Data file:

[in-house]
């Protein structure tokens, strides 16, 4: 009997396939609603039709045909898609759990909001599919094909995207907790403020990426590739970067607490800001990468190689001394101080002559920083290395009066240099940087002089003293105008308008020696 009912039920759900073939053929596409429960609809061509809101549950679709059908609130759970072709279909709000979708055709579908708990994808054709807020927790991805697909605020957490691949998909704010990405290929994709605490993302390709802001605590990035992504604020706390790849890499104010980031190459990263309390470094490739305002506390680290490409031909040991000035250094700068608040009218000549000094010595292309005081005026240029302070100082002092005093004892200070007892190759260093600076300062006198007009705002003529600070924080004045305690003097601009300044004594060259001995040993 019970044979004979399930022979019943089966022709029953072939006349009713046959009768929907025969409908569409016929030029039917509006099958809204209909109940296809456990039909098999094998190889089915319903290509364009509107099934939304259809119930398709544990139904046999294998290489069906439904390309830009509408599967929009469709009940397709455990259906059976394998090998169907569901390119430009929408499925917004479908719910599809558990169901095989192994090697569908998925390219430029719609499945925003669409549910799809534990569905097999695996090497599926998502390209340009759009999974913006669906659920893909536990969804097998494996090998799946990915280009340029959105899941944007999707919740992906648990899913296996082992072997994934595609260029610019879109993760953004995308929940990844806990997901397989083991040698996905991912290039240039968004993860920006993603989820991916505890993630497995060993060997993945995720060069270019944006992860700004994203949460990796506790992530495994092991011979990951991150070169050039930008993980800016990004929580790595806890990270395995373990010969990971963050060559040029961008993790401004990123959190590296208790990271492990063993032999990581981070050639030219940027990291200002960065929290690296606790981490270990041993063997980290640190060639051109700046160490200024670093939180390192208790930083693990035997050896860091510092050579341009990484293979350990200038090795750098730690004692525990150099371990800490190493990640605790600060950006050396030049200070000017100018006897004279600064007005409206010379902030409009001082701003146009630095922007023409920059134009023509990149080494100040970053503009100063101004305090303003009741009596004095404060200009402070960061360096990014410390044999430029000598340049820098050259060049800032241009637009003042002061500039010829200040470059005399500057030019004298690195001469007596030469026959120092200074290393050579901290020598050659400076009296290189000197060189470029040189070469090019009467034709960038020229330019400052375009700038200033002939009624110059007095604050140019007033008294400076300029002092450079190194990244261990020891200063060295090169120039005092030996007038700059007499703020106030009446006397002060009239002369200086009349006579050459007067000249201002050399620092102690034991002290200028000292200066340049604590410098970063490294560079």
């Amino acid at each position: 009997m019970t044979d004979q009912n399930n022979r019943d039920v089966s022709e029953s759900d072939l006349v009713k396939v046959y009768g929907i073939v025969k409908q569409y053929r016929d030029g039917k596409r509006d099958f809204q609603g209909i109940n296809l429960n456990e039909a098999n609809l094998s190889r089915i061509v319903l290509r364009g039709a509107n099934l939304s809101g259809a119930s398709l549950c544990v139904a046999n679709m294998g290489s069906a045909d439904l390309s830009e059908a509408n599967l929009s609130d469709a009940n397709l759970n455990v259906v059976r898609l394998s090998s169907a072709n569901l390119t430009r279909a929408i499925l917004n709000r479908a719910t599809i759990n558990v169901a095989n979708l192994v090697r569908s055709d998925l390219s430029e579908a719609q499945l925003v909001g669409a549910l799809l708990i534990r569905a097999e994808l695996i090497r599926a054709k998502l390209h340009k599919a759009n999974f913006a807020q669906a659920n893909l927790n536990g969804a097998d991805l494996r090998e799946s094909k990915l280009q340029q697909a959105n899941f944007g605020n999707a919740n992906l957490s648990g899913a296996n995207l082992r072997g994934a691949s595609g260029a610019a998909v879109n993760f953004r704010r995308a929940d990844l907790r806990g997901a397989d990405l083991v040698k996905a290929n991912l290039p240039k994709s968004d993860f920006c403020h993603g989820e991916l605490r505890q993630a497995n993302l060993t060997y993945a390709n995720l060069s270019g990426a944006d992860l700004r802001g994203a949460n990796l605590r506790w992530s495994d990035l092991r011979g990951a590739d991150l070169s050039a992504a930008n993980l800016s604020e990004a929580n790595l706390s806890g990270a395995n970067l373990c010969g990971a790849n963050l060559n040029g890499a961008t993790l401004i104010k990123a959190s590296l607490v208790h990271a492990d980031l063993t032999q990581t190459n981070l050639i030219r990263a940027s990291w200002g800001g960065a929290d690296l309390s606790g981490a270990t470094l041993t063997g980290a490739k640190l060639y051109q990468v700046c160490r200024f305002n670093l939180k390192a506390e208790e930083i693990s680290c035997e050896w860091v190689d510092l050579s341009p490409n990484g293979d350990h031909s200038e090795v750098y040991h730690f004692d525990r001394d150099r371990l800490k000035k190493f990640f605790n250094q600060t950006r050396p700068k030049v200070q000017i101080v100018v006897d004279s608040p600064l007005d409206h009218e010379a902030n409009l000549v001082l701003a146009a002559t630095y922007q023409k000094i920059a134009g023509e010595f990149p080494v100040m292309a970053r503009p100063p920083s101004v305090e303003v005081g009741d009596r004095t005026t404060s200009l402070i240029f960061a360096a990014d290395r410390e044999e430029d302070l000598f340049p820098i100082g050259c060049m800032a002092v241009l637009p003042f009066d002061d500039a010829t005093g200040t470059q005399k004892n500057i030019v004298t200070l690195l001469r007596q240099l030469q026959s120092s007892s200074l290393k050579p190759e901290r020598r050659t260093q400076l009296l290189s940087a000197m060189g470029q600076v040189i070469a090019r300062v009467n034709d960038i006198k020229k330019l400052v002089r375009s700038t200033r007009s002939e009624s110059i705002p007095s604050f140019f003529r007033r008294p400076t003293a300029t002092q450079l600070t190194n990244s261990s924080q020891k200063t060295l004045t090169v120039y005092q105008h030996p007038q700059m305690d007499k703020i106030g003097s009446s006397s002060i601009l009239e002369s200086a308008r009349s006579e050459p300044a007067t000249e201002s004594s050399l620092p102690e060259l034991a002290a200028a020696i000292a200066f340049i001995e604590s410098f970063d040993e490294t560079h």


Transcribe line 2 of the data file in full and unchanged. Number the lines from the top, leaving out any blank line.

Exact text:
């Protein structure tokens, strides 16, 4: 009997396939609603039709045909898609759990909001599919094909995207907790403020990426590739970067607490800001990468190689001394101080002559920083290395009066240099940087002089003293105008308008020696 009912039920759900073939053929596409429960609809061509809101549950679709059908609130759970072709279909709000979708055709579908708990994808054709807020927790991805697909605020957490691949998909704010990405290929994709605490993302390709802001605590990035992504604020706390790849890499104010980031190459990263309390470094490739305002506390680290490409031909040991000035250094700068608040009218000549000094010595292309005081005026240029302070100082002092005093004892200070007892190759260093600076300062006198007009705002003529600070924080004045305690003097601009300044004594060259001995040993 019970044979004979399930022979019943089966022709029953072939006349009713046959009768929907025969409908569409016929030029039917509006099958809204209909109940296809456990039909098999094998190889089915319903290509364009509107099934939304259809119930398709544990139904046999294998290489069906439904390309830009509408599967929009469709009940397709455990259906059976394998090998169907569901390119430009929408499925917004479908719910599809558990169901095989192994090697569908998925390219430029719609499945925003669409549910799809534990569905097999695996090497599926998502390209340009759009999974913006669906659920893909536990969804097998494996090998799946990915280009340029959105899941944007999707919740992906648990899913296996082992072997994934595609260029610019879109993760953004995308929940990844806990997901397989083991040698996905991912290039240039968004993860920006993603989820991916505890993630497995060993060997993945995720060069270019944006992860700004994203949460990796506790992530495994092991011979990951991150070169050039930008993980800016990004929580790595806890990270395995373990010969990971963050060559040029961008993790401004990123959190590296208790990271492990063993032999990581981070050639030219940027990291200002960065929290690296606790981490270990041993063997980290640190060639051109700046160490200024670093939180390192208790930083693990035997050896860091510092050579341009990484293979350990200038090795750098730690004692525990150099371990800490190493990640605790600060950006050396030049200070000017100018006897004279600064007005409206010379902030409009001082701003146009630095922007023409920059134009023509990149080494100040970053503009100063101004305090303003009741009596004095404060200009402070960061360096990014410390044999430029000598340049820098050259060049800032241009637009003042002061500039010829200040470059005399500057030019004298690195001469007596030469026959120092200074290393050579901290020598050659400076009296290189000197060189470029040189070469090019009467034709960038020229330019400052375009700038200033002939009624110059007095604050140019007033008294400076300029002092450079190194990244261990020891200063060295090169120039005092030996007038700059007499703020106030009446006397002060009239002369200086009349006579050459007067000249201002050399620092102690034991002290200028000292200066340049604590410098970063490294560079």